A charge of driving while intoxicated (DWI) carries different consequences in different states across the United States. In Texas, your third DWI conviction is considered a third-degree felony, not your first or second. Some other special circumstances can enhance that felony charge or turn your first or second offense into a felony.

Third Conviction

As we mentioned above, the third DWI you are convicted of in the state of Texas is considered a third-degree felony. The punishment usually ranges from 2-10 years in a state prison. You could be fined up to $10,000 and your license could be suspended for up to two years.

3+ Convictions with 1 Prior Stay in TDCJ Penitentiary

If this is your third DWI conviction and you’ve previously done time in a penitentiary under the Texas Department of Criminal Justice, you have the same risks in jail time and fines as with a third conviction, but it is a second-degree felony. With TWO prior stays, you’d potentially face 25 years to life in prison, but remember your DWI lawyers and defense team play a big part in helping to cut down any sentence you receive after conviction.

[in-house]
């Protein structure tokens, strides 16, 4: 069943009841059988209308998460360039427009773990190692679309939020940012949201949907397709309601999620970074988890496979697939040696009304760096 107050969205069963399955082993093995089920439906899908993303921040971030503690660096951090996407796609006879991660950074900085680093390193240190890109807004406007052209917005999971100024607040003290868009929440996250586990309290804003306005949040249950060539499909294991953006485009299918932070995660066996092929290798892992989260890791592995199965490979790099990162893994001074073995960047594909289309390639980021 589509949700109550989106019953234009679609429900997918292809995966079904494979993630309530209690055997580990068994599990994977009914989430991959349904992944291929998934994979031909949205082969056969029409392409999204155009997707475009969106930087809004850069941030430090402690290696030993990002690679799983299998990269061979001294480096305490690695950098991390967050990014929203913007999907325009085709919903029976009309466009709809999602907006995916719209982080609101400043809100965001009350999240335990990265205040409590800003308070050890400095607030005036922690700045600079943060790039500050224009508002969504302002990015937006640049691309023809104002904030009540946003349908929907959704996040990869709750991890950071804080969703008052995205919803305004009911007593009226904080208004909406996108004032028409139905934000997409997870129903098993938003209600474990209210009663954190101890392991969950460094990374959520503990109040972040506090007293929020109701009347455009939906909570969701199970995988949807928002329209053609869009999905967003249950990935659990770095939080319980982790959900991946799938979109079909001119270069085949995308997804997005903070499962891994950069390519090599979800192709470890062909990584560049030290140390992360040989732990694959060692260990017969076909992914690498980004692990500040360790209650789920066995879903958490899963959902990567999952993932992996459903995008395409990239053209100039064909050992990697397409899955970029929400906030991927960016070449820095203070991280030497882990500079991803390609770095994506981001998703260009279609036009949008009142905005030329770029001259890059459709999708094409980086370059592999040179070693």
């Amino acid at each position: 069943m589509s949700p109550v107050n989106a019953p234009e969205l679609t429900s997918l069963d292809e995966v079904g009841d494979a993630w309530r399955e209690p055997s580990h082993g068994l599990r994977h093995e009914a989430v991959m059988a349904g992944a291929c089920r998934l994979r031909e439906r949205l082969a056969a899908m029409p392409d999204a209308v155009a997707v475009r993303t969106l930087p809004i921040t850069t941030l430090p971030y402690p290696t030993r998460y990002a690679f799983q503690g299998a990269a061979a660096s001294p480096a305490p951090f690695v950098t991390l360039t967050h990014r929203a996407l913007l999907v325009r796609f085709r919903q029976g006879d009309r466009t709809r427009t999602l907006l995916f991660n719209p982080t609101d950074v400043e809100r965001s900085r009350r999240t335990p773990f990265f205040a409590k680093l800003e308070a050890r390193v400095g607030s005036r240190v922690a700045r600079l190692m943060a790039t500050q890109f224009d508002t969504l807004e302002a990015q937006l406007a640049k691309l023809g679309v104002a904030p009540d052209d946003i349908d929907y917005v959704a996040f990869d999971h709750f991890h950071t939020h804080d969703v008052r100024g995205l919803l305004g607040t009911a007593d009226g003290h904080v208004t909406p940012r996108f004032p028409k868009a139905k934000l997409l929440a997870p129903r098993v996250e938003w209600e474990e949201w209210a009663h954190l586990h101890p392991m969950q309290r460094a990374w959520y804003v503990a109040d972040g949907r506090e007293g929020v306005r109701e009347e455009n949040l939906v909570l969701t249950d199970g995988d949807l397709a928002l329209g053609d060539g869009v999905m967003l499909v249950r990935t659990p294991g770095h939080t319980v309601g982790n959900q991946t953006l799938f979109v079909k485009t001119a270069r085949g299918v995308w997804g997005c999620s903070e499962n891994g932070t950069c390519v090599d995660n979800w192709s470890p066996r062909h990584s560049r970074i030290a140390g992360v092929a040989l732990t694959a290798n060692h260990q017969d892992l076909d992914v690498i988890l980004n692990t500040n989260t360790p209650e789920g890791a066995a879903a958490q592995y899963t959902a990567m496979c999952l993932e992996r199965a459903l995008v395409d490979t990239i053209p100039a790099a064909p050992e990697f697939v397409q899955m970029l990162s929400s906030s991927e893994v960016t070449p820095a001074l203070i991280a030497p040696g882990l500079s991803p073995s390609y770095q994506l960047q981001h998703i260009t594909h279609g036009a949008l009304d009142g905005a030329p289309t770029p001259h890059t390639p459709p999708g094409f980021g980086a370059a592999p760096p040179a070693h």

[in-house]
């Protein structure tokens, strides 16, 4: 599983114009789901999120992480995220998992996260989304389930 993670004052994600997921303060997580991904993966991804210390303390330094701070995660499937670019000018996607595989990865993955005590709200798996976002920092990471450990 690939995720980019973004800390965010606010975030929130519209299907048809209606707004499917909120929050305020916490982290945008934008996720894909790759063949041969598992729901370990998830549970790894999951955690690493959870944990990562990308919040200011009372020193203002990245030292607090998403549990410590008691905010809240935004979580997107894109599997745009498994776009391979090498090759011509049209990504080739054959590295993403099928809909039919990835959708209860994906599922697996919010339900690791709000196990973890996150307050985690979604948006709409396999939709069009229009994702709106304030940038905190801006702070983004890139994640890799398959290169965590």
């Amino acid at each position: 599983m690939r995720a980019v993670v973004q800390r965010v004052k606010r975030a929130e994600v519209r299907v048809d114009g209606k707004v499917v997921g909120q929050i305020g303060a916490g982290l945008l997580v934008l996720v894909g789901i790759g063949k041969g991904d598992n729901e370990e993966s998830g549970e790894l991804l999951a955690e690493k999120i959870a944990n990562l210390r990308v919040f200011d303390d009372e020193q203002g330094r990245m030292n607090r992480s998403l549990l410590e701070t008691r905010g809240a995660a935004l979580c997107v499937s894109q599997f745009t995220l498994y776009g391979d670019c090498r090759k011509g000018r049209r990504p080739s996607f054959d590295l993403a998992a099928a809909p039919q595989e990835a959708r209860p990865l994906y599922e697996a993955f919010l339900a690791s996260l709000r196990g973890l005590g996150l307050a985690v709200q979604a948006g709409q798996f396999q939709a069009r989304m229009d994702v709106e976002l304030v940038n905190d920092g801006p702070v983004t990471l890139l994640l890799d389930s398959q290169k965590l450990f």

Intoxication Manslaughter

In the tragic instance that a DWI has caused a fatality, it would be charged as a second-degree felony punishable by 2-10 years in prison and up to $10,000 dollars in fines. Manslaughter cases can be especially emotionally taxing, but criminal defense attorneys do their best to argue the lack of intent via intoxication, making it different than a murder charge.

DWI With A Child Passenger Under 15 Years Of Age

Lawyers see instances of this charge with guardians illegally driving children intoxicated AND young teenagers being driven by intoxicated friends. This is a state jail felony, punishable by six months to two years in a state jail facility and up to two years of license suspension.

Felons in Texas regain their right to vote after being released from prison, but they may not hold public office or serve on a jury. A convicted felon in TX also is barred from their gun rights for five years after the end of their incarceration, probation, and parole. After those five years, you can restore your gun rights, but only to carry within your own home. Of course, you’re better off avoiding these convictions, but if any of these charges are ever against you, you should know the worst case scenario.

If you’re in need of help, don’t leave it up to chance. Call a DWI attorney at the Law Firm of Patrick Short.